My son and I both loved the first two book. The third book slows down a lot (it’s a prequel and it was hard to figure out how it fit into the series until most of the way through the book), but the fourth book is gripping again! The City of Ember is now a movie too, though we didn’t realize that until recently.
LD also really loved the book, It’s Like This, Cat about a boy who lives in New York City. (affiliate link)
Another book the kids read ad loved this year was Island of the Blue Dolphins. (affiliate link) It was about a girl who gets stranded on an island and has to survive on her own.
DD really loved this sweet book called The Children of Noisy Village. (affiliate link) It’s about six children who live on three adjacent farms in the countryside.
Both DD and LD couldn’t put down the entire Percy Jackson series. DD is now reading the entire series from start to finish again. It starts with the The Lightning Thief. (affiliate link) She was inspired to read a lot of Greek mythology books as well. She has a particular favorite that we wound up buying, but I can’t find it at the moment.
The Boxcar Children (affiliate link) mysteries have also been extremely popular in our house this year!! We keep requesting more and more of the books from this series from our local library!
One other book that the kids definitely loved was another book by Avi (who wrote Crispin, above) called Poppy (affiliate link) about a small mouse who ventures out into Dimwood Forest. Both kids loved it and we didn’t realize there were more books in the series. We’ll definitely get those out of the library sometime this summer!
Since it’s summer time, I thought I’d also add that the kids have really been enjoying The Dangerous Book for Boys and The Daring Book for Girls. (affiliate links) They actually get together (one with each book) and talk about some of the things in the books together! According to Amazon, the Dangerous Book for Boys covers essential boyhood skills such as building tree houses*, learning how to fish, finding true north, and even answering the age old question of what the big deal with girls is. The Daring Book for Girls includes female heroes in history, secret note-passing skills, science projects, friendship bracelets, double dutch, cats cradle, the perfect cartwheel or the eternal mystery of what boys are thinking.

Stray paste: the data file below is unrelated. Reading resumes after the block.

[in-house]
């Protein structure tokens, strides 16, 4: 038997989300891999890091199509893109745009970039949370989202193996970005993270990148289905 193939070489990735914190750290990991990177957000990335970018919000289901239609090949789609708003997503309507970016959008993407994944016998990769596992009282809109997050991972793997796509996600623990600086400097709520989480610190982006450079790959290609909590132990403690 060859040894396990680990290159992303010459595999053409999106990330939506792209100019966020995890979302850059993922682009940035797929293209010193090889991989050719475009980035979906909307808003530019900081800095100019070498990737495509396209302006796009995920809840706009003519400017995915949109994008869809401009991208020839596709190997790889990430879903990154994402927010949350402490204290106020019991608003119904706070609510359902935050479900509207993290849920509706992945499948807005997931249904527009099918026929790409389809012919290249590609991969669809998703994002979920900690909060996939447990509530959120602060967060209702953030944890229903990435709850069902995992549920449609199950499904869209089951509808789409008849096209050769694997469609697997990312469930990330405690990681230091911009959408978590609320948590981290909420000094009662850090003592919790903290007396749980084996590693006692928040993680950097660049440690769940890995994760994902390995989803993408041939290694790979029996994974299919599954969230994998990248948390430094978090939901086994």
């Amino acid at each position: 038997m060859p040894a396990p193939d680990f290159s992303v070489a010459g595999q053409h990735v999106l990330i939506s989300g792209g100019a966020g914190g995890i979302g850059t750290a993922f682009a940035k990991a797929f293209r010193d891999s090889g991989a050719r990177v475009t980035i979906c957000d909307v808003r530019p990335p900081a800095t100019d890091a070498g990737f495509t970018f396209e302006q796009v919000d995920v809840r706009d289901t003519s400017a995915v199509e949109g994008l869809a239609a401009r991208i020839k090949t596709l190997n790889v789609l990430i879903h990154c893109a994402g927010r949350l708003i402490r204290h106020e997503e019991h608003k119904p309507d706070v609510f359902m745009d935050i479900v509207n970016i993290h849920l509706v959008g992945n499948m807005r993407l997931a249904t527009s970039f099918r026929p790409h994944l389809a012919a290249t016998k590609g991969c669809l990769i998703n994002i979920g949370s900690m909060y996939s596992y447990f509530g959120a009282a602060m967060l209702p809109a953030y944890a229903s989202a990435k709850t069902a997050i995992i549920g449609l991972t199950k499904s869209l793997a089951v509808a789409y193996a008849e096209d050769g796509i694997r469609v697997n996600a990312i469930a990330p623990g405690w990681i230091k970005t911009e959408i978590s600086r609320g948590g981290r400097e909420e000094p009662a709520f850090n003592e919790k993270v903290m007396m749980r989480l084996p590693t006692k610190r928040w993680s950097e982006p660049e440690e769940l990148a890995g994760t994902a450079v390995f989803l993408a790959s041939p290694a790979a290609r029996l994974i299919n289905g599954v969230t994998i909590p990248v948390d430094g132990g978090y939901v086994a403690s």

P.S. DD is now 10 and I thought I would add in another series she *adores* at the moment!!! She has read through set after set of the Warrior series. (affiliate link) The series starts with Warriors: The Prophesies Begin. (affiliate link) DD loved this series so much she convinced ED (8) to read it as well. Recently the girls have gone outside and decorated the driveway with complex maps and have played their own version of “Warriors” and the cat clans. (I wish I had taken a picture of the driveway!!) Here is the description from Amazon:
Rusty, a young “kittypet” (house cat), yearns for adventure. When he’s offered the chance to join the ThunderClan, one of the gangs of feral cats in the area, he doesn’t hesitate. Renamed Firepaw, he becomes an apprentice and begins to train as a warrior. After rescuing Yellowfang, ex-medicine cat for the ShadowClan who has fled for her life, Firepaw and the other ThunderClan members find themselves in the middle of a turf war against the rival gang, led by the nefarious Brokenstar.
These are sold in boxed sets which makes them cheaper in the long run. That’s what we’ve been purchasing. This is the first boxed set of Warriors (affiliate link):
Disclosure: Please note that some of the links above are affiliate links, and at no additional cost to you, I will earn a commission if you decide to make a purchase.
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Happy Reading!! Do you have any great book recommendations? Let us know over at our Homeschool Den Facebook Page! We’re always looking for new books and series!